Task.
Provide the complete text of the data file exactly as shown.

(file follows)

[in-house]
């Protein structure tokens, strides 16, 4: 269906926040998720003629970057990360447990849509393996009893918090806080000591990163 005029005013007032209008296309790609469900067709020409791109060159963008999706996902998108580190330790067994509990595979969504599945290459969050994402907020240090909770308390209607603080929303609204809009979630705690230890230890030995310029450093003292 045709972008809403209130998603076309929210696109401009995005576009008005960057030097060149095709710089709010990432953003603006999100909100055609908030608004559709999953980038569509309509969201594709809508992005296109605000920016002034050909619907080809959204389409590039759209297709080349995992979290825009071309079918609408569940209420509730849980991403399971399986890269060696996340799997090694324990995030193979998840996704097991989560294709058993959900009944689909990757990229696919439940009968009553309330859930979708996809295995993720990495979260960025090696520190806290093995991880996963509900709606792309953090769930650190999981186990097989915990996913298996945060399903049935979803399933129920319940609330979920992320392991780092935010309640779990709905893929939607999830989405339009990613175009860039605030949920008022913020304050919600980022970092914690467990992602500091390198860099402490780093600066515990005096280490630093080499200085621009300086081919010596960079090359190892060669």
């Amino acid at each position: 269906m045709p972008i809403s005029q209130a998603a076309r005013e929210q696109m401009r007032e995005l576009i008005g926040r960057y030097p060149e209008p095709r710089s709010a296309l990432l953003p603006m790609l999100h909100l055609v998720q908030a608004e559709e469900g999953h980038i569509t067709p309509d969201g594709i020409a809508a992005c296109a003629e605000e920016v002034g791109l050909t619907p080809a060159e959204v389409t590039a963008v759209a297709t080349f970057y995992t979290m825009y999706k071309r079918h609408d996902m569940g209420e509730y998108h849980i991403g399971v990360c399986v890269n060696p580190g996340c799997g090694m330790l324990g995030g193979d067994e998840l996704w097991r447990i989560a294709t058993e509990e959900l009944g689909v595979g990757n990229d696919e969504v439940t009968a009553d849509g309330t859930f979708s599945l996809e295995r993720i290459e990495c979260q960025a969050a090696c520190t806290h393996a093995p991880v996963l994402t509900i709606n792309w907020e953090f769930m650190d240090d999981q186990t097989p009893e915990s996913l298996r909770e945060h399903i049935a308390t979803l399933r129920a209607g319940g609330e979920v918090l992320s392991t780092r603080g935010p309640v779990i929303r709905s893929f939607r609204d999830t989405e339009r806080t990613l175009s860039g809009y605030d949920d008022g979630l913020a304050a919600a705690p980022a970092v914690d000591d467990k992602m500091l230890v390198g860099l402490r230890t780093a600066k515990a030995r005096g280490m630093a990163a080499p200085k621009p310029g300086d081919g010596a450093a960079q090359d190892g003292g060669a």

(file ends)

[in-house]
């Protein structure tokens, strides 16, 4: 269906926040998720003629970057990360447990849509393996009893918090806080000591990163 005029005013007032209008296309790609469900067709020409791109060159963008999706996902998108580190330790067994509990595979969504599945290459969050994402907020240090909770308390209607603080929303609204809009979630705690230890230890030995310029450093003292 045709972008809403209130998603076309929210696109401009995005576009008005960057030097060149095709710089709010990432953003603006999100909100055609908030608004559709999953980038569509309509969201594709809508992005296109605000920016002034050909619907080809959204389409590039759209297709080349995992979290825009071309079918609408569940209420509730849980991403399971399986890269060696996340799997090694324990995030193979998840996704097991989560294709058993959900009944689909990757990229696919439940009968009553309330859930979708996809295995993720990495979260960025090696520190806290093995991880996963509900709606792309953090769930650190999981186990097989915990996913298996945060399903049935979803399933129920319940609330979920992320392991780092935010309640779990709905893929939607999830989405339009990613175009860039605030949920008022913020304050919600980022970092914690467990992602500091390198860099402490780093600066515990005096280490630093080499200085621009300086081919010596960079090359190892060669």
């Amino acid at each position: 269906m045709p972008i809403s005029q209130a998603a076309r005013e929210q696109m401009r007032e995005l576009i008005g926040r960057y030097p060149e209008p095709r710089s709010a296309l990432l953003p603006m790609l999100h909100l055609v998720q908030a608004e559709e469900g999953h980038i569509t067709p309509d969201g594709i020409a809508a992005c296109a003629e605000e920016v002034g791109l050909t619907p080809a060159e959204v389409t590039a963008v759209a297709t080349f970057y995992t979290m825009y999706k071309r079918h609408d996902m569940g209420e509730y998108h849980i991403g399971v990360c399986v890269n060696p580190g996340c799997g090694m330790l324990g995030g193979d067994e998840l996704w097991r447990i989560a294709t058993e509990e959900l009944g689909v595979g990757n990229d696919e969504v439940t009968a009553d849509g309330t859930f979708s599945l996809e295995r993720i290459e990495c979260q960025a969050a090696c520190t806290h393996a093995p991880v996963l994402t509900i709606n792309w907020e953090f769930m650190d240090d999981q186990t097989p009893e915990s996913l298996r909770e945060h399903i049935a308390t979803l399933r129920a209607g319940g609330e979920v918090l992320s392991t780092r603080g935010p309640v779990i929303r709905s893929f939607r609204d999830t989405e339009r806080t990613l175009s860039g809009y605030d949920d008022g979630l913020a304050a919600a705690p980022a970092v914690d000591d467990k992602m500091l230890v390198g860099l402490r230890t780093a600066k515990a030995r005096g280490m630093a990163a080499p200085k621009p310029g300086d081919g010596a450093a960079q090359d190892g003292g060669a």